Full Circle [MultiFormat]
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eBook by Anna Dynowski
eBook Category: Romance
eBook Description: Allegra returns to her home town following her mother's death, a town she had fled because of her broken romance with Nick. Even though Nick had betrayed her in the past, Allie has forgiven him--of course she has--after all it's the Christian thing to do. But it would be silly to consider resuming their romance. She had been hurt too badly the last time. Still Allie finds Nick and his young daughter irresistable
eBook Publisher: ebooksonthe.net, Published: 2004
Fictionwise Release Date: March 2006
This eBook is part of the following series:
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In a small store in Toronto, the phone peeled. Leaving the unopened box of aromatherapy candles on the counter, Allie Blackwell reached for the receiver on its second ring.
"Heal Thyself Health Food Store. How may I help you?"
"May I speak to Allie Blackwell, please?" a warm masculine voice responded.
"You got her!"
"Allie, my name is Joshua Lockhart. I'm the pastor at Paradiso Tabernacle."
"Oh, yes, my mom has mentioned you. How are you, Pastor Lockhart?" A smile tugged at her lips as she sat down on the stool behind the counter.
He hesitated before replying, "I'm fine, thank you. And please call me Joshua."
She missed neither the slight hesitation nor the uneasiness that crept into his gentle voice. A shiver ran down her back and she shuddered. Her hand grasped the counter, her knuckles white from the pressure. An inexplicable fear gripped her. Exhaling a deep breath, she willed her fingers to release their vice-like grip and waited.
When next he spoke, his voice was full of compassion. "Allie, I'm sorry to have to tell you this, but your mother just passed away."
Shock paralyzed her. She felt the color drain from her face. As her hand flew to her throat, she shook her head in disbelief.
"Mom passed away?" she parroted blankly, raking an unsteady hand through her hair. "That can't be! I just spoke to her by phone two nights ago and I--I saw her three weeks ago when she came to visit me here in Toronto." Her voice was barely a whisper. Tears flowed down her cheeks. "How? When?" she choked.
"About an hour ago. I was with her. Your mother apparently had been sick for some time. Her illness went undiagnosed until it was too late. I'm sorry, Allie. If you'd like, I can help you with the arrangements," he offered.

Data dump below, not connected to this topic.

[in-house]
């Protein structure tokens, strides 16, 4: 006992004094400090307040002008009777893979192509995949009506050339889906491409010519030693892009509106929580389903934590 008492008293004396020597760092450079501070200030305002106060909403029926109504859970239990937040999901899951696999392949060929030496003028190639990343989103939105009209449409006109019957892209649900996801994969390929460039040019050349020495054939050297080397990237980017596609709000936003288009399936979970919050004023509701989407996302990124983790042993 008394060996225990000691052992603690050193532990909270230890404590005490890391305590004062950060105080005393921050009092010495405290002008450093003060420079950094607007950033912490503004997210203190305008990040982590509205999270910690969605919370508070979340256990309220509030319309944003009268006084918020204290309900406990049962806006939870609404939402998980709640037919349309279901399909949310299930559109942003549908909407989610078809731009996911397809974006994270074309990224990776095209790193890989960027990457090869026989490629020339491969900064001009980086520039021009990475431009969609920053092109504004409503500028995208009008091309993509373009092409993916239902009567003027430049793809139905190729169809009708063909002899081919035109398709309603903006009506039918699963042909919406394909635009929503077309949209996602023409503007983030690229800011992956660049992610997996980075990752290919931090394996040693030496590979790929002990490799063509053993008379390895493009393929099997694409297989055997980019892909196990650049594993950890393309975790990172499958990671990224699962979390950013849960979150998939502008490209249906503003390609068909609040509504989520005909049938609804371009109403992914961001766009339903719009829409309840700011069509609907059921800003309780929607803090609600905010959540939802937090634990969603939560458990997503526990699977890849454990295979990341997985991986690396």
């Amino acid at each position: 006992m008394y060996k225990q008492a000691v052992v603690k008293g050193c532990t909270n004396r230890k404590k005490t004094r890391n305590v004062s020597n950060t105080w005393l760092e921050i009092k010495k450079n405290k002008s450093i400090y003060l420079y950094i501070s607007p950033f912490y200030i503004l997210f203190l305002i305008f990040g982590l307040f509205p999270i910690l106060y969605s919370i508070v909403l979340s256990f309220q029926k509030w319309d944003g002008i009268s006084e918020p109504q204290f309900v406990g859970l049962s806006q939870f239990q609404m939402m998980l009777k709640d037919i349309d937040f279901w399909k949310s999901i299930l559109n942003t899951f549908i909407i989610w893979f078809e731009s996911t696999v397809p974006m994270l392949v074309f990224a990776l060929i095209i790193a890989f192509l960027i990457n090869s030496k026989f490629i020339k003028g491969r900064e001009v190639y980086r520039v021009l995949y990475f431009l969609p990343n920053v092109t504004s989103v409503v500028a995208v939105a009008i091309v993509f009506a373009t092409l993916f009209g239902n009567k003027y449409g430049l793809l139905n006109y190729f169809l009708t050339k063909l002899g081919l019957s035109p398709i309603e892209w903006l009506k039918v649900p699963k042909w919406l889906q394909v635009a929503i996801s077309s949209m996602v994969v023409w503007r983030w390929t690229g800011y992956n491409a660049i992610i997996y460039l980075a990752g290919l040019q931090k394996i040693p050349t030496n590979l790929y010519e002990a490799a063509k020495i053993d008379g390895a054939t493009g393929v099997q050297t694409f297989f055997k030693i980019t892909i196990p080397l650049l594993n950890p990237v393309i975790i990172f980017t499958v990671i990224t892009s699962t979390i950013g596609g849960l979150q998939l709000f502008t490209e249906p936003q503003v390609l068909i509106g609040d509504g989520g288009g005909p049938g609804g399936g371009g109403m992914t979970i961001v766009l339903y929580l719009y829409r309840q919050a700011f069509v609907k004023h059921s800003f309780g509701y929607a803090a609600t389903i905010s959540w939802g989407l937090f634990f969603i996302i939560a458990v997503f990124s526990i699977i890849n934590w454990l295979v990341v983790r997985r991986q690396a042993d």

She swiped at the tears rolling down her face. Why didn't you tell me, mom?
"I'll go home and pack a few things. I--I should be there in about four, maybe five hours," she stammered. "Uh, where do I go? To the hospital? Or the funeral home?" She tried gallantly to clear her benumbed head.
"Why don't you stop by the Church office and I'll accompany you," he suggested.
"Thank you. I'd appreciate it very much."
As Allie replaced the phone on its hook, Samantha Jones came out from the back storage room, fussing with her wild riot of strawberry red curls.
"Honey, what's wrong?" Samantha was at her side, draping a comforting arm around her shoulders.
Through her tear-dimmed eyes, Allie gazed at her friend. She'd first met Samantha ten years ago when Allie had escaped to Toronto. She'd been a loyal friend with her rock-solid support. Now, the concern in Samantha's voice tugged at Allie's heart, bringing a fresh wave of tears flowing down her cheeks.
Her words came out in gulps and gasps. "Sam, my mom just died. I ... I have to go to Paradiso right away."
"Oh, honey, I'm so sorry. Don't worry about a thing here. I'll hold down the fort. Just call me."
"I want to thank you, Pastor--Joshua--for coming with me and helping me make the arrangements. I don't think I could have done it on my own." Her voice caught. When she regained her composure, she turned to this caring man with the gentle manner. "You're such a busy person and you don't even know me."
The crescent-shaped moon shone, scads of stars twinkled. A soft evening breeze blew gently as Allie and Joshua strolled toward the Church parking lot where she'd left her car before accompanying him to the funeral home earlier.